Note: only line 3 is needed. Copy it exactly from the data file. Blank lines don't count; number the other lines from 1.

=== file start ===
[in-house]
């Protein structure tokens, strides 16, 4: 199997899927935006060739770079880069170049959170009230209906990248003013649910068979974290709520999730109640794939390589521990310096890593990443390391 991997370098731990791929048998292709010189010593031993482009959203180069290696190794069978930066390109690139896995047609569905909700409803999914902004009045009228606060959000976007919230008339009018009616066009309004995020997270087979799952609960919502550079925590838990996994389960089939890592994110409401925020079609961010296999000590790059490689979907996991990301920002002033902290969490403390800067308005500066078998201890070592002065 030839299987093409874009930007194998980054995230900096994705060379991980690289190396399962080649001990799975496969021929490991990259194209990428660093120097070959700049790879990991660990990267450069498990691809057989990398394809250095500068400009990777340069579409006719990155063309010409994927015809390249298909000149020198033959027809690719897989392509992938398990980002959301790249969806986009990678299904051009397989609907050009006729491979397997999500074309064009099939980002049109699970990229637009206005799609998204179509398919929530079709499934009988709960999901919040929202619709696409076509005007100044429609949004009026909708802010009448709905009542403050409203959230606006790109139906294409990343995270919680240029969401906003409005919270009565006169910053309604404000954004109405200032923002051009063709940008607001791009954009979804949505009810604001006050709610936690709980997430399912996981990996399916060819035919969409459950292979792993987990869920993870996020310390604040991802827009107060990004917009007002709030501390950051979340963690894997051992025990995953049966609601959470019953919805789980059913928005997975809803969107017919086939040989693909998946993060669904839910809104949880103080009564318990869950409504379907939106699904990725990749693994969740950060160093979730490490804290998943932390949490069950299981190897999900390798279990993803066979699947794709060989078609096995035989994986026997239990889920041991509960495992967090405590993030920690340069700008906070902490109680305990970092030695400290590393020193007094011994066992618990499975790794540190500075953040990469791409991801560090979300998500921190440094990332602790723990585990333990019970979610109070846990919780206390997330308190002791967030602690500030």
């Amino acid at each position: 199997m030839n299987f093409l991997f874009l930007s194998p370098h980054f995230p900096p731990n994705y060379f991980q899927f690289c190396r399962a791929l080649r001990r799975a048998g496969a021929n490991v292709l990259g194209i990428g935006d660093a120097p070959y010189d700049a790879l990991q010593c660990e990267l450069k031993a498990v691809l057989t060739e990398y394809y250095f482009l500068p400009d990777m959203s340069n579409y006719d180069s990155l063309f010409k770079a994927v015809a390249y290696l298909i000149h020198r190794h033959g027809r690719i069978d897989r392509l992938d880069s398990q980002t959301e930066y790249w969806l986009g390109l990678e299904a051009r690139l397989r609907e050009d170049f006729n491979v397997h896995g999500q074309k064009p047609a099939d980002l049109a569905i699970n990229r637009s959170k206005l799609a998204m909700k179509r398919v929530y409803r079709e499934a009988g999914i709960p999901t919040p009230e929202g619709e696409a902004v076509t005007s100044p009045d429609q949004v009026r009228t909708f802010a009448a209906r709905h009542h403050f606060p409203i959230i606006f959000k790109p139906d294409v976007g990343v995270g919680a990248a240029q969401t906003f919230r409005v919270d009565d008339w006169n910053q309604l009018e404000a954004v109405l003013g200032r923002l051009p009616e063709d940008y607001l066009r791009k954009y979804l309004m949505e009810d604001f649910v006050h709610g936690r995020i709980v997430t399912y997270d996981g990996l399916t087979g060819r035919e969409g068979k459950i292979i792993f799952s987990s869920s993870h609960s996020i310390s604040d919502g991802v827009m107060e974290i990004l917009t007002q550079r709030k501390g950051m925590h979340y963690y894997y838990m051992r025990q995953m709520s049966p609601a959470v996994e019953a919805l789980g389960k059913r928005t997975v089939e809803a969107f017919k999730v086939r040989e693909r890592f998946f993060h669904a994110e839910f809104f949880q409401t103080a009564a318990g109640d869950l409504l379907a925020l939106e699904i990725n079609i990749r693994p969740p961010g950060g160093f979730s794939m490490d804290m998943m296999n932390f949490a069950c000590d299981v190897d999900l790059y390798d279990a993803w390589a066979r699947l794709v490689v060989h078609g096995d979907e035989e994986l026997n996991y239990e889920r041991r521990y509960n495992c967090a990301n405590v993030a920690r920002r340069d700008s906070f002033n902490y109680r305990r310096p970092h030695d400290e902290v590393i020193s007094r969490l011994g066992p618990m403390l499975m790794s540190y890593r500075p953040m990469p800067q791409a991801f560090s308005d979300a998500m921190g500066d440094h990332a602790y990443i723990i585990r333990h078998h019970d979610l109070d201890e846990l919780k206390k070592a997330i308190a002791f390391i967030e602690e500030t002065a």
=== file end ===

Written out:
């Amino acid at each position: 199997m030839n299987f093409l991997f874009l930007s194998p370098h980054f995230p900096p731990n994705y060379f991980q899927f690289c190396r399962a791929l080649r001990r799975a048998g496969a021929n490991v292709l990259g194209i990428g935006d660093a120097p070959y010189d700049a790879l990991q010593c660990e990267l450069k031993a498990v691809l057989t060739e990398y394809y250095f482009l500068p400009d990777m959203s340069n579409y006719d180069s990155l063309f010409k770079a994927v015809a390249y290696l298909i000149h020198r190794h033959g027809r690719i069978d897989r392509l992938d880069s398990q980002t959301e930066y790249w969806l986009g390109l990678e299904a051009r690139l397989r609907e050009d170049f006729n491979v397997h896995g999500q074309k064009p047609a099939d980002l049109a569905i699970n990229r637009s959170k206005l799609a998204m909700k179509r398919v929530y409803r079709e499934a009988g999914i709960p999901t919040p009230e929202g619709e696409a902004v076509t005007s100044p009045d429609q949004v009026r009228t909708f802010a009448a209906r709905h009542h403050f606060p409203i959230i606006f959000k790109p139906d294409v976007g990343v995270g919680a990248a240029q969401t906003f919230r409005v919270d009565d008339w006169n910053q309604l009018e404000a954004v109405l003013g200032r923002l051009p009616e063709d940008y607001l066009r791009k954009y979804l309004m949505e009810d604001f649910v006050h709610g936690r995020i709980v997430t399912y997270d996981g990996l399916t087979g060819r035919e969409g068979k459950i292979i792993f799952s987990s869920s993870h609960s996020i310390s604040d919502g991802v827009m107060e974290i990004l917009t007002q550079r709030k501390g950051m925590h979340y963690y894997y838990m051992r025990q995953m709520s049966p609601a959470v996994e019953a919805l789980g389960k059913r928005t997975v089939e809803a969107f017919k999730v086939r040989e693909r890592f998946f993060h669904a994110e839910f809104f949880q409401t103080a009564a318990g109640d869950l409504l379907a925020l939106e699904i990725n079609i990749r693994p969740p961010g950060g160093f979730s794939m490490d804290m998943m296999n932390f949490a069950c000590d299981v190897d999900l790059y390798d279990a993803w390589a066979r699947l794709v490689v060989h078609g096995d979907e035989e994986l026997n996991y239990e889920r041991r521990y509960n495992c967090a990301n405590v993030a920690r920002r340069d700008s906070f002033n902490y109680r305990r310096p970092h030695d400290e902290v590393i020193s007094r969490l011994g066992p618990m403390l499975m790794s540190y890593r500075p953040m990469p800067q791409a991801f560090s308005d979300a998500m921190g500066d440094h990332a602790y990443i723990i585990r333990h078998h019970d979610l109070d201890e846990l919780k206390k070592a997330i308190a002791f390391i967030e602690e500030t002065a």